Hager 'avoids shaming' journalists
Investigative writer Nicky Hager said he kept some journalists out of the dirt in his latest book Dirty Politics in hope of a cleaner future.
In a small Wintec lecture theatre, Hager let student journalists pick his brain about investigative journalism and his book.
During the intimate Q and A, Hager talked about the Kiwi journalists named in his book.
"If you see a name of a journalist in the book, they are the ones I don't think have done anything wrong, they're just incidental to the story. Every journalist who had been taking stories in dodgy ways from David Farrar, one of the bloggers, or Cameron Slater or from the prime minister's office, I actually left their names out. I decided not to do the journalists basically."
All apart from Rachel Glucina, who Hager described as "despicable".
Although Hager highlighted the problem of media being played by Slater and others, he also said he understood the demands of the industry.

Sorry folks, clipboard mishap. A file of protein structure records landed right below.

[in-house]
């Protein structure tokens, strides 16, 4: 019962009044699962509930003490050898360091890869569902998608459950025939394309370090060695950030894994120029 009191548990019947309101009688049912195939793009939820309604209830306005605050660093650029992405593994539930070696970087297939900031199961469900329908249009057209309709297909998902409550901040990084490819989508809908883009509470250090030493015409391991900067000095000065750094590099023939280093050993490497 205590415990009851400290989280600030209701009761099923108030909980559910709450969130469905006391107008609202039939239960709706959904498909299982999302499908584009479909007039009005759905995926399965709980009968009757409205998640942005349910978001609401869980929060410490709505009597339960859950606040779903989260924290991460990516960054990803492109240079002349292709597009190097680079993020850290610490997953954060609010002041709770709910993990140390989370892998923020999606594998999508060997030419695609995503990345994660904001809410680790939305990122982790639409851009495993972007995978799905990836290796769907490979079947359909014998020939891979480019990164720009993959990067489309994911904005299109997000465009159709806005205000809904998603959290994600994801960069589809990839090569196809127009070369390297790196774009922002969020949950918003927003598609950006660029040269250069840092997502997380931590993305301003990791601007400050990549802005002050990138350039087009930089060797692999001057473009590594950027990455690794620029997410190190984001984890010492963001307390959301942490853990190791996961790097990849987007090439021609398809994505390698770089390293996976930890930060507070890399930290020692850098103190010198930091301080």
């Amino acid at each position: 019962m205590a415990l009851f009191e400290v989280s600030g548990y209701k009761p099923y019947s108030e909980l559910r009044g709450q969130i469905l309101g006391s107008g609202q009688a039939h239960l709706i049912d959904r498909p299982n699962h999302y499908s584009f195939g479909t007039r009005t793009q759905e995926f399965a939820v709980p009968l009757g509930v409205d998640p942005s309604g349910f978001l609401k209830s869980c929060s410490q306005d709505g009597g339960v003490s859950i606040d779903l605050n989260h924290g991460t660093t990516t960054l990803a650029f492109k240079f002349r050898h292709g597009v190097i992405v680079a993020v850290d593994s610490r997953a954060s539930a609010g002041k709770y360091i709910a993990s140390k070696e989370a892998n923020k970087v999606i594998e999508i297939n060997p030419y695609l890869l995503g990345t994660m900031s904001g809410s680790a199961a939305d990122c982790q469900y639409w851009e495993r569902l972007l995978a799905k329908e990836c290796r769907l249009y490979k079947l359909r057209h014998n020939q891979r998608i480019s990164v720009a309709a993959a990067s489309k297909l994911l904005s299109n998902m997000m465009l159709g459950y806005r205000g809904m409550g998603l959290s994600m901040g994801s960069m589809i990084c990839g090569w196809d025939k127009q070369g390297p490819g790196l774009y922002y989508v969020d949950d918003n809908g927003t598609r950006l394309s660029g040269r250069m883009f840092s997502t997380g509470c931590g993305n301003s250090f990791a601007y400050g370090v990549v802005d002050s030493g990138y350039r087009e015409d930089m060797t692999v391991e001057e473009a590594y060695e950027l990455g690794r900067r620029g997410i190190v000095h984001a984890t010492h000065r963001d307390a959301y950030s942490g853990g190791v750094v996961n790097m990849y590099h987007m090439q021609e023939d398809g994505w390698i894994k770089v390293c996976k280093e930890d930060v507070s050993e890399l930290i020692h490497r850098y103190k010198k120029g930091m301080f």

"I think that a whole lot of people had done things which were dodgy and wrong. In other words they knew that their prime minister's office was feeding them information and you could get really easy stories.
"You were being used but it was giving you another headline in a job which is very busy and competitive, where people want to get stuff, so there's a ton of horrible temptation to keep being an outlet for Cameron Slater and people.
"The people I'm talking about are in the press gallery, senior journalists. Basically I didn't want to humiliate them, I wanted to give them room to think again and do it differently. That was the reason. Because we're a small country and there are only going to be the same senior journalists the year after and the year after that, so let them change their minds on it."
When asked about Kim Dotcom's coming "bombshell", Hager had a vague idea but was keeping quiet.
"What I don't have an idea of is how big it is."
Oliver Dunn is a Wintec journalism student.